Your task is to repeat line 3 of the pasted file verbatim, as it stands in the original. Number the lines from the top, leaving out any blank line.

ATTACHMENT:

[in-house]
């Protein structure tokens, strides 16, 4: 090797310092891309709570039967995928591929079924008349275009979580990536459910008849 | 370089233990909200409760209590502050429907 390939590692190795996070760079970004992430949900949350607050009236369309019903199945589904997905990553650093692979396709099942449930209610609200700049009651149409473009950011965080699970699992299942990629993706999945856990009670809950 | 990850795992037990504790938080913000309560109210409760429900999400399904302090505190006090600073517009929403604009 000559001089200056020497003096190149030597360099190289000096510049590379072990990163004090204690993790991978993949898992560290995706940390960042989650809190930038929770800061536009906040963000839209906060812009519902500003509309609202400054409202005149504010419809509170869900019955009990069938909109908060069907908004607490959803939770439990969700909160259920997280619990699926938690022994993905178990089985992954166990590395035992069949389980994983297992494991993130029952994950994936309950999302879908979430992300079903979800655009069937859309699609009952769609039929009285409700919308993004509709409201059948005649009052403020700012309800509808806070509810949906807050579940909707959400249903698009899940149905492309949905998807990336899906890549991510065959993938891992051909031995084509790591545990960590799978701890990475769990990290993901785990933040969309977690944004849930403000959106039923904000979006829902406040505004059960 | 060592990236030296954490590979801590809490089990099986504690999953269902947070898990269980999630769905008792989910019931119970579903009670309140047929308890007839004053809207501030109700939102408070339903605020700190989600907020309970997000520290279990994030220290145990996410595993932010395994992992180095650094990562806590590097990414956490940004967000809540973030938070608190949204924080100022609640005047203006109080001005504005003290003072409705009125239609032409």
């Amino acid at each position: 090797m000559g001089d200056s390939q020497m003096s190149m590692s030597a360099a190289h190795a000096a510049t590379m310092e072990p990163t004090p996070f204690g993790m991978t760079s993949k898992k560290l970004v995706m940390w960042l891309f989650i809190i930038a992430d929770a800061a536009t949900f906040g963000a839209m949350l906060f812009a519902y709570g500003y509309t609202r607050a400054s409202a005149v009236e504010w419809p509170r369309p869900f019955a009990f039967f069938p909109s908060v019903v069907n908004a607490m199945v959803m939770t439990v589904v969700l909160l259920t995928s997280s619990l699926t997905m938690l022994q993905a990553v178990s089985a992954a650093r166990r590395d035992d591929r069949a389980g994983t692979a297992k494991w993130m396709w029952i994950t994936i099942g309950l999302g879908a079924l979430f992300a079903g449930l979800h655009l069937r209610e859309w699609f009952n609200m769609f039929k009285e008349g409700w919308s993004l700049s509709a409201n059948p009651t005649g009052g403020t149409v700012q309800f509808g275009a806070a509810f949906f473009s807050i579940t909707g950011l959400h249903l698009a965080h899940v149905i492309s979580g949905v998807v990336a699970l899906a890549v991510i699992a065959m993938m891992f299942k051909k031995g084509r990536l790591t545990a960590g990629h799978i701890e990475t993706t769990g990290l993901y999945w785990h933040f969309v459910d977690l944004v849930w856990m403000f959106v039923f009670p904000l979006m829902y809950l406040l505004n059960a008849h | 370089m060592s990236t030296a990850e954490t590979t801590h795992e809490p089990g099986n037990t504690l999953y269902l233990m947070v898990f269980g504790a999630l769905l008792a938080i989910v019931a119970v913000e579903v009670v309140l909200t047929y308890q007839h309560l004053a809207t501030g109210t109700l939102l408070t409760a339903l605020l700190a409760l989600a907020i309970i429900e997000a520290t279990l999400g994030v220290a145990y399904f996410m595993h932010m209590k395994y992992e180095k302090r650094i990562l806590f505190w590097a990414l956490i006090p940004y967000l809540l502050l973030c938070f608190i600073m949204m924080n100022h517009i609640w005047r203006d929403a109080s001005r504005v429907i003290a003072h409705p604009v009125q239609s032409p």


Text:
């Amino acid at each position: 090797m000559g001089d200056s390939q020497m003096s190149m590692s030597a360099a190289h190795a000096a510049t590379m310092e072990p990163t004090p996070f204690g993790m991978t760079s993949k898992k560290l970004v995706m940390w960042l891309f989650i809190i930038a992430d929770a800061a536009t949900f906040g963000a839209m949350l906060f812009a519902y709570g500003y509309t609202r607050a400054s409202a005149v009236e504010w419809p509170r369309p869900f019955a009990f039967f069938p909109s908060v019903v069907n908004a607490m199945v959803m939770t439990v589904v969700l909160l259920t995928s997280s619990l699926t997905m938690l022994q993905a990553v178990s089985a992954a650093r166990r590395d035992d591929r069949a389980g994983t692979a297992k494991w993130m396709w029952i994950t994936i099942g309950l999302g879908a079924l979430f992300a079903g449930l979800h655009l069937r209610e859309w699609f009952n609200m769609f039929k009285e008349g409700w919308s993004l700049s509709a409201n059948p009651t005649g009052g403020t149409v700012q309800f509808g275009a806070a509810f949906f473009s807050i579940t909707g950011l959400h249903l698009a965080h899940v149905i492309s979580g949905v998807v990336a699970l899906a890549v991510i699992a065959m993938m891992f299942k051909k031995g084509r990536l790591t545990a960590g990629h799978i701890e990475t993706t769990g990290l993901y999945w785990h933040f969309v459910d977690l944004v849930w856990m403000f959106v039923f009670p904000l979006m829902y809950l406040l505004n059960a008849h | 370089m060592s990236t030296a990850e954490t590979t801590h795992e809490p089990g099986n037990t504690l999953y269902l233990m947070v898990f269980g504790a999630l769905l008792a938080i989910v019931a119970v913000e579903v009670v309140l909200t047929y308890q007839h309560l004053a809207t501030g109210t109700l939102l408070t409760a339903l605020l700190a409760l989600a907020i309970i429900e997000a520290t279990l999400g994030v220290a145990y399904f996410m595993h932010m209590k395994y992992e180095k302090r650094i990562l806590f505190w590097a990414l956490i006090p940004y967000l809540l502050l973030c938070f608190i600073m949204m924080n100022h517009i609640w005047r203006d929403a109080s001005r504005v429907i003290a003072h409705p604009v009125q239609s032409p």